In the northern hemisphere harvesting of sultanas and raisins is during September and October. The grapes are manually picked, the same as for the wine production. Then they are passed on for drying. This process is decisive for the look of the fruit.
There are light− and dark coloured sultanas. The sultanas’ colour however has nothing to do with the colour of the fresh grapes. All sultanas, also the dark, originate from green grapes. Different colours result from varying drying methods.
In ancient times the grapes were simply spread out for drying in the sunshine. After 2 − 3 weeks the grapes were dry and had turned dark−brown to black in colour (this method is still used for currants and Californian sultanas).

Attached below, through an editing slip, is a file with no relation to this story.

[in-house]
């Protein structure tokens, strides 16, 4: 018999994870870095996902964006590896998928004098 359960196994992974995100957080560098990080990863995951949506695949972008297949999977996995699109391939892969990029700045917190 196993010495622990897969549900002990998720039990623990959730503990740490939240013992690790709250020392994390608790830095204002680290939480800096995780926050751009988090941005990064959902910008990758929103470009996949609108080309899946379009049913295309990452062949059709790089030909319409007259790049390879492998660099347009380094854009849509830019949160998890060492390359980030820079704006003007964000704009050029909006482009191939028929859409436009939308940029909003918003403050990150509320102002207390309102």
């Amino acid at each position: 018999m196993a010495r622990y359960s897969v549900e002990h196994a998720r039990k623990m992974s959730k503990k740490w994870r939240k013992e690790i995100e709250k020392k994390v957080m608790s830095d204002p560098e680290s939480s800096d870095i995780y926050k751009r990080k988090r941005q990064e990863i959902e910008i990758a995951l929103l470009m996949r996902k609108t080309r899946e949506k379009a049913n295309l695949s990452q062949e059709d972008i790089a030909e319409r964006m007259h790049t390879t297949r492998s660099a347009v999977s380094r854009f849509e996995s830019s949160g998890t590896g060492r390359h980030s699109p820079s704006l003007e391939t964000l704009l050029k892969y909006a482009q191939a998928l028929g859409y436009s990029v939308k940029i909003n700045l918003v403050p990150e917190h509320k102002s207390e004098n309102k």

The Greek discovered a new method halving drying time and enlightening the colour of the dried sultanas. Before drying the grapes were dipped into a solution of flavoured oil and potash resulting in the following.
The berries are covered by a layer of overlapping scales like roof tiles. The solution of olive oil and potash cause the scales to prop up. By this proceedure the drying time is 2 − 3 times quicker.
The quicker the grapes are dried, the less is the enzymatic effect leading to the unwanted dark discoloration of the sultanas. Besides the sultanas remain soft and keep the full flavour.
The fruit can additionally be treated with sulphur dioxyde to obtain an even lighter colour. The sultanas will turn golden−yellow.
Iran also has green sultanas. This untreated variety is dried in the shade, but the drying time is twice as long as in the sun, meaning up to 6 weeks. By drying in the shade the greenish colour is maintained.
Nutritive value per 100 g sultanas / raisins
number of berries per 100 g.:
Normalberried: 300 − 350
Smallberried: 500 − 600